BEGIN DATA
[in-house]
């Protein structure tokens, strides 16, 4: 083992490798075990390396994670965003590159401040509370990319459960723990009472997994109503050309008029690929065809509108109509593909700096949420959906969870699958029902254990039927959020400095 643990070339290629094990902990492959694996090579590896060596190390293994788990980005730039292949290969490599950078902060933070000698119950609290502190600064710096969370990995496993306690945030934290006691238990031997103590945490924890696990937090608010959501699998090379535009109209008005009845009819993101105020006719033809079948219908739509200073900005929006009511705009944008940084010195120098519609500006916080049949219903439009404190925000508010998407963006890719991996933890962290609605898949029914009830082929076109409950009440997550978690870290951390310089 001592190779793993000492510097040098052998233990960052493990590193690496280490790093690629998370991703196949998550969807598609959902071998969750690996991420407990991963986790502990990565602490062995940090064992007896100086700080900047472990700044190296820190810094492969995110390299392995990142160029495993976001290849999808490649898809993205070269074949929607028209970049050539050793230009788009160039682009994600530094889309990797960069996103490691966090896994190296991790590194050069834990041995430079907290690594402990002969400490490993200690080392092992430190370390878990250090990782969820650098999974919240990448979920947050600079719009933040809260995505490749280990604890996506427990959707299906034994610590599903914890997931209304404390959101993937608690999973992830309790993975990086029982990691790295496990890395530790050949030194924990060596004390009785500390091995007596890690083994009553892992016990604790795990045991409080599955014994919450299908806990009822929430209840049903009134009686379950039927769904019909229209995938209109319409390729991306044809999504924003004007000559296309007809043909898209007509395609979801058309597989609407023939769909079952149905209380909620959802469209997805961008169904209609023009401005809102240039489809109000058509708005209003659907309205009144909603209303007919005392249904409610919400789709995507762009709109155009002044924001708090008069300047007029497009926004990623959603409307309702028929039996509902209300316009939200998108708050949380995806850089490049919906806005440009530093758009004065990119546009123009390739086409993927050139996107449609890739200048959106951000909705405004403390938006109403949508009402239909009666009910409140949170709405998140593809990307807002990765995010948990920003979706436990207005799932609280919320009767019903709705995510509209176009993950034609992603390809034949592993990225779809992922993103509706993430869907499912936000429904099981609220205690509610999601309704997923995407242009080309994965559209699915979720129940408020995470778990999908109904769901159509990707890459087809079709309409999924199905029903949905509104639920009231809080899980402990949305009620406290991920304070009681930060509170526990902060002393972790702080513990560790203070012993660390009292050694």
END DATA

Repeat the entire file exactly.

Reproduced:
[in-house]
């Protein structure tokens, strides 16, 4: 083992490798075990390396994670965003590159401040509370990319459960723990009472997994109503050309008029690929065809509108109509593909700096949420959906969870699958029902254990039927959020400095 643990070339290629094990902990492959694996090579590896060596190390293994788990980005730039292949290969490599950078902060933070000698119950609290502190600064710096969370990995496993306690945030934290006691238990031997103590945490924890696990937090608010959501699998090379535009109209008005009845009819993101105020006719033809079948219908739509200073900005929006009511705009944008940084010195120098519609500006916080049949219903439009404190925000508010998407963006890719991996933890962290609605898949029914009830082929076109409950009440997550978690870290951390310089 001592190779793993000492510097040098052998233990960052493990590193690496280490790093690629998370991703196949998550969807598609959902071998969750690996991420407990991963986790502990990565602490062995940090064992007896100086700080900047472990700044190296820190810094492969995110390299392995990142160029495993976001290849999808490649898809993205070269074949929607028209970049050539050793230009788009160039682009994600530094889309990797960069996103490691966090896994190296991790590194050069834990041995430079907290690594402990002969400490490993200690080392092992430190370390878990250090990782969820650098999974919240990448979920947050600079719009933040809260995505490749280990604890996506427990959707299906034994610590599903914890997931209304404390959101993937608690999973992830309790993975990086029982990691790295496990890395530790050949030194924990060596004390009785500390091995007596890690083994009553892992016990604790795990045991409080599955014994919450299908806990009822929430209840049903009134009686379950039927769904019909229209995938209109319409390729991306044809999504924003004007000559296309007809043909898209007509395609979801058309597989609407023939769909079952149905209380909620959802469209997805961008169904209609023009401005809102240039489809109000058509708005209003659907309205009144909603209303007919005392249904409610919400789709995507762009709109155009002044924001708090008069300047007029497009926004990623959603409307309702028929039996509902209300316009939200998108708050949380995806850089490049919906806005440009530093758009004065990119546009123009390739086409993927050139996107449609890739200048959106951000909705405004403390938006109403949508009402239909009666009910409140949170709405998140593809990307807002990765995010948990920003979706436990207005799932609280919320009767019903709705995510509209176009993950034609992603390809034949592993990225779809992922993103509706993430869907499912936000429904099981609220205690509610999601309704997923995407242009080309994965559209699915979720129940408020995470778990999908109904769901159509990707890459087809079709309409999924199905029903949905509104639920009231809080899980402990949305009620406290991920304070009681930060509170526990902060002393972790702080513990560790203070012993660390009292050694």